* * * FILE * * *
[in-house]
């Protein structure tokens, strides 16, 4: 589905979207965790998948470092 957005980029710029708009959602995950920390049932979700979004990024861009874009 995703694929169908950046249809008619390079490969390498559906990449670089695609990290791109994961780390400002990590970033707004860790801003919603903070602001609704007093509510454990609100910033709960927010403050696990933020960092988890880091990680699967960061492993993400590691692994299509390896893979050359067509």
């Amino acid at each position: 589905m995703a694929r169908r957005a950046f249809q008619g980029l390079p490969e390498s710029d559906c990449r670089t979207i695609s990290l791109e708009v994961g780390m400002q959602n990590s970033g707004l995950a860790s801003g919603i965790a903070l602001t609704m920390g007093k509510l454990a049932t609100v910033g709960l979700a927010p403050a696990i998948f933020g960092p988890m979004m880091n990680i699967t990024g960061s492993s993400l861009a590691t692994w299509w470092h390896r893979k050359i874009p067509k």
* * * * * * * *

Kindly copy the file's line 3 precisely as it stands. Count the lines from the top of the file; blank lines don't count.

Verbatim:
């Amino acid at each position: 589905m995703a694929r169908r957005a950046f249809q008619g980029l390079p490969e390498s710029d559906c990449r670089t979207i695609s990290l791109e708009v994961g780390m400002q959602n990590s970033g707004l995950a860790s801003g919603i965790a903070l602001t609704m920390g007093k509510l454990a049932t609100v910033g709960l979700a927010p403050a696990i998948f933020g960092p988890m979004m880091n990680i699967t990024g960061s492993s993400l861009a590691t692994w299509w470092h390896r893979k050359i874009p067509k």